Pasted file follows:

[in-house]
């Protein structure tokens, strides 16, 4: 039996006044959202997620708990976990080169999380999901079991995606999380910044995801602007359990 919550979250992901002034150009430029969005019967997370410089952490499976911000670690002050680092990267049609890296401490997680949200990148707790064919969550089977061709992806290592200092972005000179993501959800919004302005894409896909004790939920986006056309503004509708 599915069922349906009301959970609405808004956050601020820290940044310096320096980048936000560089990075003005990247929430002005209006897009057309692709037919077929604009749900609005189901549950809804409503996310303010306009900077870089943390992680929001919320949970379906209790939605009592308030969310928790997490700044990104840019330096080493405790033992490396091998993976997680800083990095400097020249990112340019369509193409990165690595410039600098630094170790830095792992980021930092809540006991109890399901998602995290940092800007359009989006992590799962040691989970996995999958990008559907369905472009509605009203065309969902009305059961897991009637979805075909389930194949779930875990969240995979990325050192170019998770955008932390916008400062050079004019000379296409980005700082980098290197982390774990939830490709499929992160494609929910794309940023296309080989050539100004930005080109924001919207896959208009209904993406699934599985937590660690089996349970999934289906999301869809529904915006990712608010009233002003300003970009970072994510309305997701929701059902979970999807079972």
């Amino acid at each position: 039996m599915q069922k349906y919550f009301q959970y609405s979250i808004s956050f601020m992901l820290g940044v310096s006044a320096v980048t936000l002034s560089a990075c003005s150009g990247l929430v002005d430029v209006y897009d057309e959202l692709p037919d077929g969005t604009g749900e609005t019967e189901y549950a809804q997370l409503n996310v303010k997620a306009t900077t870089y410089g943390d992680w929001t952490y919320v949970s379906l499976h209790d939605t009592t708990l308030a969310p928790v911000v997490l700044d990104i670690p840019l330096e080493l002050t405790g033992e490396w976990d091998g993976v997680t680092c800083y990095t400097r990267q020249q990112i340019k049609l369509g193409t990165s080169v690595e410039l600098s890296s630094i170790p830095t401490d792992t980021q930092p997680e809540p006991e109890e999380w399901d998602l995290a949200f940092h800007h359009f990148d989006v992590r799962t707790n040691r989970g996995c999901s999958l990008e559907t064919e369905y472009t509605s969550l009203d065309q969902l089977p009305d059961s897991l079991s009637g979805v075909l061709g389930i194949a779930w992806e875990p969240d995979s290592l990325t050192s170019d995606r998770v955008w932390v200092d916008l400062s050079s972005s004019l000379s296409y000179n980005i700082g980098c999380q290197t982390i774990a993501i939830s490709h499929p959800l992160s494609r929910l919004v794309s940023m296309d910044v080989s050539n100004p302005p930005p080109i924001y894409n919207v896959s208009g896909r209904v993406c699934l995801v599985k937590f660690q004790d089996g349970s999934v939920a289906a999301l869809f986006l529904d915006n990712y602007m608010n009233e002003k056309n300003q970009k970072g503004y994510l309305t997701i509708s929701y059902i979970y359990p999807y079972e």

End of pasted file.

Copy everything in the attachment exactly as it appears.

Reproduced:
[in-house]
């Protein structure tokens, strides 16, 4: 039996006044959202997620708990976990080169999380999901079991995606999380910044995801602007359990 919550979250992901002034150009430029969005019967997370410089952490499976911000670690002050680092990267049609890296401490997680949200990148707790064919969550089977061709992806290592200092972005000179993501959800919004302005894409896909004790939920986006056309503004509708 599915069922349906009301959970609405808004956050601020820290940044310096320096980048936000560089990075003005990247929430002005209006897009057309692709037919077929604009749900609005189901549950809804409503996310303010306009900077870089943390992680929001919320949970379906209790939605009592308030969310928790997490700044990104840019330096080493405790033992490396091998993976997680800083990095400097020249990112340019369509193409990165690595410039600098630094170790830095792992980021930092809540006991109890399901998602995290940092800007359009989006992590799962040691989970996995999958990008559907369905472009509605009203065309969902009305059961897991009637979805075909389930194949779930875990969240995979990325050192170019998770955008932390916008400062050079004019000379296409980005700082980098290197982390774990939830490709499929992160494609929910794309940023296309080989050539100004930005080109924001919207896959208009209904993406699934599985937590660690089996349970999934289906999301869809529904915006990712608010009233002003300003970009970072994510309305997701929701059902979970999807079972």
């Amino acid at each position: 039996m599915q069922k349906y919550f009301q959970y609405s979250i808004s956050f601020m992901l820290g940044v310096s006044a320096v980048t936000l002034s560089a990075c003005s150009g990247l929430v002005d430029v209006y897009d057309e959202l692709p037919d077929g969005t604009g749900e609005t019967e189901y549950a809804q997370l409503n996310v303010k997620a306009t900077t870089y410089g943390d992680w929001t952490y919320v949970s379906l499976h209790d939605t009592t708990l308030a969310p928790v911000v997490l700044d990104i670690p840019l330096e080493l002050t405790g033992e490396w976990d091998g993976v997680t680092c800083y990095t400097r990267q020249q990112i340019k049609l369509g193409t990165s080169v690595e410039l600098s890296s630094i170790p830095t401490d792992t980021q930092p997680e809540p006991e109890e999380w399901d998602l995290a949200f940092h800007h359009f990148d989006v992590r799962t707790n040691r989970g996995c999901s999958l990008e559907t064919e369905y472009t509605s969550l009203d065309q969902l089977p009305d059961s897991l079991s009637g979805v075909l061709g389930i194949a779930w992806e875990p969240d995979s290592l990325t050192s170019d995606r998770v955008w932390v200092d916008l400062s050079s972005s004019l000379s296409y000179n980005i700082g980098c999380q290197t982390i774990a993501i939830s490709h499929p959800l992160s494609r929910l919004v794309s940023m296309d910044v080989s050539n100004p302005p930005p080109i924001y894409n919207v896959s208009g896909r209904v993406c699934l995801v599985k937590f660690q004790d089996g349970s999934v939920a289906a999301l869809f986006l529904d915006n990712y602007m608010n009233e002003k056309n300003q970009k970072g503004y994510l309305t997701i509708s929701y059902i979970y359990p999807y079972e």